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Senate president says tax on inventories to remain in reform

By on October 10, 2018

Cayey Mayor Rolando Ortiz, left, and Senate President Thomas Rivera Schatz, third from left, attend the Senate’s Municipal Summit. (Courtesy)

SAN JUAN – Puerto Rico Senate President Thomas Rivera Schatz said a new and improved version of tax reform will not repeal the inventory tax as business sectors have requested but will tax slot, or adult gaming, machines.

He also said that neither a proposed hike in the city business tax, known as the patente in Spanish, nor changing the current sales and use tax to a value-added tax will be part of tax reform.

“We agree with the House of Representatives that the repeal of the inventory tax will not be discussed,” Rivera Schatz said before going into a meeting of 41 island mayors as part of the Senate’s Second Municipal Summit.

The agreements were reached at a meeting with House Speaker Carlos Méndez and the chairs of the legislative Treasury committees, Sen. Migdalia Padilla Alvelo and Rep. Antonio L. Soto Torres.

In statements, Rivera Schatz said the Senate will not pass legislation that eliminates resources or puts a greater burden on towns.

Rolando Ortiz, who is president of the Mayors Association, which groups the minority Popular Democratic Party heads of municipalities, and Carlos Molina, who presides the Mayors Federation of the incumbent New Progressive Party, urged the state government not to burden towns further because their fiscal states are fragile.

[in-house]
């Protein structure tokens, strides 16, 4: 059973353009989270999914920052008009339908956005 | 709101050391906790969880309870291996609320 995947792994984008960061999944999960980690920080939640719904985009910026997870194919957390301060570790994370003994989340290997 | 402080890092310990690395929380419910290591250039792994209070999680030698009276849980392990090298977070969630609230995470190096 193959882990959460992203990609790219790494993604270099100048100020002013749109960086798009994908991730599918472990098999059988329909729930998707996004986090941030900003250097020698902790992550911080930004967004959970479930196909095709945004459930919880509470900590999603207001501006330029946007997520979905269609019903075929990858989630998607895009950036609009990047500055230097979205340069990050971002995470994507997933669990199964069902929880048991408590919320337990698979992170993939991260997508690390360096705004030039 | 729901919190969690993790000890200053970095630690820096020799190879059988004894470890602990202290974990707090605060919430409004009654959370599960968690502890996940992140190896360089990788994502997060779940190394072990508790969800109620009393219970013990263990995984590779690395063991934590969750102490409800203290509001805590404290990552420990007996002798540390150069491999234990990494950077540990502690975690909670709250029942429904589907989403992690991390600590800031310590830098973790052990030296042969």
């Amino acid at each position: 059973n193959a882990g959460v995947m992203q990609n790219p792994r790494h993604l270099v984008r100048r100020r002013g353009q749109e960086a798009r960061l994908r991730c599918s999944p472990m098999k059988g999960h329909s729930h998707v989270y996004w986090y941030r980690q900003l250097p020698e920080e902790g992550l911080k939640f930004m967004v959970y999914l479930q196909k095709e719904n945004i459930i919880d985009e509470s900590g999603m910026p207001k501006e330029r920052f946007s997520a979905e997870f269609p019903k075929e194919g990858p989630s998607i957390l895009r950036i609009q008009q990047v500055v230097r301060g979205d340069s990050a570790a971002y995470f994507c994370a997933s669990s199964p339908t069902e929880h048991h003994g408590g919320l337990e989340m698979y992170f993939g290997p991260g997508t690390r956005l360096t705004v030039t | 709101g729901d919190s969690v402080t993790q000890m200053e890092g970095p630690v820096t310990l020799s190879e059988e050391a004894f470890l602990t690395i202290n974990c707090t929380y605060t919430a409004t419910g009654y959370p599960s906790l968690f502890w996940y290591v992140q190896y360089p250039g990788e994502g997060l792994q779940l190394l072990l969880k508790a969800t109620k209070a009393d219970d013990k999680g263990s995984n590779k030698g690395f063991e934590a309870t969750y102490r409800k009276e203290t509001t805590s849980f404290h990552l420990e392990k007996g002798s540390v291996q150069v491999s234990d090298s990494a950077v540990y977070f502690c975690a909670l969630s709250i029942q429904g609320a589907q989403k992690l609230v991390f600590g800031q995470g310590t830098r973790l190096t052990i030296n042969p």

“The greater the inefficiency of the central government, the greater the responsibility of the municipal governments…and that means a significant expense for all of us,” Ortiz said.

A few days ago, Rivera Schatz and Méndez said in the town of Ceiba that the tax on stored retail inventory should be part of tax reform, going against a request made by Gov. Ricardo Rosselló that the tax should be discussed separately from tax reform.

Businesses have for years requested the elimination of the tax on commercial inventory to facilitate having more products available in case of emergencies or natural disasters, the lack of which was made evident in the aftermath of Hurricane Maria last year.

Given the Puerto Rico government’s critical financial situation, especially municipalities’, the Legislature’s response to the requests was to propose increasing the municipal license fee, or patente, to compensate municipal governments for income lost from the inventory tax revenue. The idea, however, is opposed by businesses and mayors.

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